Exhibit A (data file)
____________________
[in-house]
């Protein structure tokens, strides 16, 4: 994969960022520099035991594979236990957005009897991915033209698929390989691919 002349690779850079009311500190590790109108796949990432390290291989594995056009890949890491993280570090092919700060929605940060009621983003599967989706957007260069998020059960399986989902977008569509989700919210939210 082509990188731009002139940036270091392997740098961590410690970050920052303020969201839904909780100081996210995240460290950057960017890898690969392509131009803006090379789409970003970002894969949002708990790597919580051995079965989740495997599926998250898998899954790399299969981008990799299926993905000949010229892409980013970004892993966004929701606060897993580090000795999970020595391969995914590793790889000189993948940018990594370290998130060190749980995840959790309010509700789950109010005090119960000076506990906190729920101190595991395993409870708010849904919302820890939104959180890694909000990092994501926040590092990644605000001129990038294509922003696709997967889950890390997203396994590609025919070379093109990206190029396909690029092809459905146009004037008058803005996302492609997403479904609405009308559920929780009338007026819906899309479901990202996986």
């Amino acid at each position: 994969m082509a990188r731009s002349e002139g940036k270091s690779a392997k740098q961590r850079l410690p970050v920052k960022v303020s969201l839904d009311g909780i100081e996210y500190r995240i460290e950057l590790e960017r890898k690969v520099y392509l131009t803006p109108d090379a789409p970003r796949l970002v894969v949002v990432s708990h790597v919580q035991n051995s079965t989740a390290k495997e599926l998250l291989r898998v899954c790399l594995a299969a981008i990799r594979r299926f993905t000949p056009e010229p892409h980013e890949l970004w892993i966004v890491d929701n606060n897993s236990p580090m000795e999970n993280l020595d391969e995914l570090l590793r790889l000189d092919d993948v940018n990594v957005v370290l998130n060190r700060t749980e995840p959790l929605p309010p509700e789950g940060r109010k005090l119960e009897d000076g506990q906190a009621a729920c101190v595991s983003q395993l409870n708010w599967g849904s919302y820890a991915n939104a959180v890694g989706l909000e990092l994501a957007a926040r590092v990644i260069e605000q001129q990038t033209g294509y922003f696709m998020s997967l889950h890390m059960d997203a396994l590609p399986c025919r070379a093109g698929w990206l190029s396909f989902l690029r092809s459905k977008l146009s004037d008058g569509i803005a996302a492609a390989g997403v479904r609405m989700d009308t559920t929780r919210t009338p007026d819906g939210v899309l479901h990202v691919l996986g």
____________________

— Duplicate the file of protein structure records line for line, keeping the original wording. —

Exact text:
[in-house]
């Protein structure tokens, strides 16, 4: 994969960022520099035991594979236990957005009897991915033209698929390989691919 002349690779850079009311500190590790109108796949990432390290291989594995056009890949890491993280570090092919700060929605940060009621983003599967989706957007260069998020059960399986989902977008569509989700919210939210 082509990188731009002139940036270091392997740098961590410690970050920052303020969201839904909780100081996210995240460290950057960017890898690969392509131009803006090379789409970003970002894969949002708990790597919580051995079965989740495997599926998250898998899954790399299969981008990799299926993905000949010229892409980013970004892993966004929701606060897993580090000795999970020595391969995914590793790889000189993948940018990594370290998130060190749980995840959790309010509700789950109010005090119960000076506990906190729920101190595991395993409870708010849904919302820890939104959180890694909000990092994501926040590092990644605000001129990038294509922003696709997967889950890390997203396994590609025919070379093109990206190029396909690029092809459905146009004037008058803005996302492609997403479904609405009308559920929780009338007026819906899309479901990202996986």
């Amino acid at each position: 994969m082509a990188r731009s002349e002139g940036k270091s690779a392997k740098q961590r850079l410690p970050v920052k960022v303020s969201l839904d009311g909780i100081e996210y500190r995240i460290e950057l590790e960017r890898k690969v520099y392509l131009t803006p109108d090379a789409p970003r796949l970002v894969v949002v990432s708990h790597v919580q035991n051995s079965t989740a390290k495997e599926l998250l291989r898998v899954c790399l594995a299969a981008i990799r594979r299926f993905t000949p056009e010229p892409h980013e890949l970004w892993i966004v890491d929701n606060n897993s236990p580090m000795e999970n993280l020595d391969e995914l570090l590793r790889l000189d092919d993948v940018n990594v957005v370290l998130n060190r700060t749980e995840p959790l929605p309010p509700e789950g940060r109010k005090l119960e009897d000076g506990q906190a009621a729920c101190v595991s983003q395993l409870n708010w599967g849904s919302y820890a991915n939104a959180v890694g989706l909000e990092l994501a957007a926040r590092v990644i260069e605000q001129q990038t033209g294509y922003f696709m998020s997967l889950h890390m059960d997203a396994l590609p399986c025919r070379a093109g698929w990206l190029s396909f989902l690029r092809s459905k977008l146009s004037d008058g569509i803005a996302a492609a390989g997403v479904r609405m989700d009308t559920t929780r919210t009338p007026d819906g939210v899309l479901h990202v691919l996986g």